16. That's sort of a hard question to answer as there are several suspension pieces that can be updated, and it all depends on what you want. To keep it simple and relatively inexpensive, and considering you have rough roads, you might want to go back to near stock. In that case, Bilstein makes repalcement dampers that run somewhere around 200 to 250 a piece. Bilstein makes the dampers that came on the car. Usually worn out springs cause the car to sag. Springs will often outlast the life of a car unless the car is doing a bunch of heavy towing, are overloaded, etc. So unless the car is sagging, I would bet your springs are fine. Then there are all the control arms, bushings, bearings, etc. If the arms are OK, then it is possible to press out the old bushings and put in stock ones to replace. Considering the mileage and the environment, I would recommend doing this. It is cheaper than replacing all the arms, again, assuming the arms are all OK. Upgrading your busings and spherical bearings on all these arms is great for track handling, but on a street car, upgraded and.or solid bushings will transfer in more road noise and make the ride harsh. Don't forget the bushings in the sway bars - two in the front and two in the back. And finally, take a look at the strut mounts in the front and back. They also have bushings that are often a wear item. Although with these, just replace the mount completely. Then my reco is: * Bilstein 046239/046222 or 046215/046222 (tire rack, pelican parts - lots of places to get) * new strut mounts (dealers - sunset, suncoast, others) * replace all control arm and sway bar bushings and bearings (dealer might have - pelican has sway bar bushings) * inspect and replace any damaged control arms, toe arms, etc.
  17. I have a front set - 996.352.949.03 - Pagid brand that have been in my bedroom closet for about 3 years. Box has never even been opened. I am not going to use them. I will let them go for half of retail plus shipping. If interested, PM me.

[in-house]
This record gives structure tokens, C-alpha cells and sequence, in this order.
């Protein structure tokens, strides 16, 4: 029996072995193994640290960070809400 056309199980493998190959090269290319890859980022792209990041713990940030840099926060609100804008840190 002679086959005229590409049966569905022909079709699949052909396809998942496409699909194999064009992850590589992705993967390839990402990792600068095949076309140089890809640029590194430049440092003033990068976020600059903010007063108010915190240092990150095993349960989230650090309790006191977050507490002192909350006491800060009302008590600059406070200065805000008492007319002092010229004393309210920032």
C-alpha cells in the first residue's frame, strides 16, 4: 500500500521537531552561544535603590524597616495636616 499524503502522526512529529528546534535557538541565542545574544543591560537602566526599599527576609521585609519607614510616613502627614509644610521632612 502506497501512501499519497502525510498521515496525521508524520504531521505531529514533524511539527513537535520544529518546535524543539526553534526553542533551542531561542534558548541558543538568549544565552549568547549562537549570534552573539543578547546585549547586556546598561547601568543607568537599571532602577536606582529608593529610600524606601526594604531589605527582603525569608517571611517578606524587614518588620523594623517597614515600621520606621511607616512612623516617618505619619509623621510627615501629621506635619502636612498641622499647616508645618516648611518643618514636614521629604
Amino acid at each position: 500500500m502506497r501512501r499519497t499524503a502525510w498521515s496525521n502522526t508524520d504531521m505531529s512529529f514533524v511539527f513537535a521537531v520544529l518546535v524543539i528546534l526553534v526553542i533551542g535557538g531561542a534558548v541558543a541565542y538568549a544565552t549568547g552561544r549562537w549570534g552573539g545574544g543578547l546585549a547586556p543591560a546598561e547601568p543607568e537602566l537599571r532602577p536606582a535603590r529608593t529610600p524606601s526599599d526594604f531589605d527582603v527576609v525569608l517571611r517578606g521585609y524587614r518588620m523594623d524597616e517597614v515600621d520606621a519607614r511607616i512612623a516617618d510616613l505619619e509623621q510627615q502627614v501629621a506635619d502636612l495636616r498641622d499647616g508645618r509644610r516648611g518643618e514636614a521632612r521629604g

18. Blue painters tape works great and does not leave an adhesive mess. Racers tape is a lot like duct tape - real sticky, but in my experiecne has not removed paint, but it leaves a good bit of residue behind. In one of the DE groups I am active in, we use liquid chalk on the windows. Stays on good - need a razor blade to get off, but no damage.
  19. Is that part supposed to snap into the arm? My rear sensor just rests there, I'm assuming the part that snaps it into place has broken off. Anyone have any ideas? Thanks. Yes, they are supposed to "snap" in. There are little tabs, and they are supposed to go into a spot on the control arms. . There are actually two different types of controls arms for cars with and without lintronic. If for some reason you don't have the right control arms, or you want a down and dirty fix, you can use two wire ties. Make an X across the top. Holds just fine. (Note in this image, the control arm is disconnected from the wheel carrier and is hanging down loose, making the sensor off kilter.)
  20. I imagine the half of the pin that fits into the hole on the stud sheared off. Will the stud come out on the wheel side? If so, take the wheel off and slide the stud out. If you cannot slide the stud out that way, then you may want to remove the caliper, just to get that stud out. With the stud out, use some WD 40 and see if you can push the remainder of the roll pin up into the hole for the stud. You may need to find something of the correct diameter and use a light tapping with a hammer.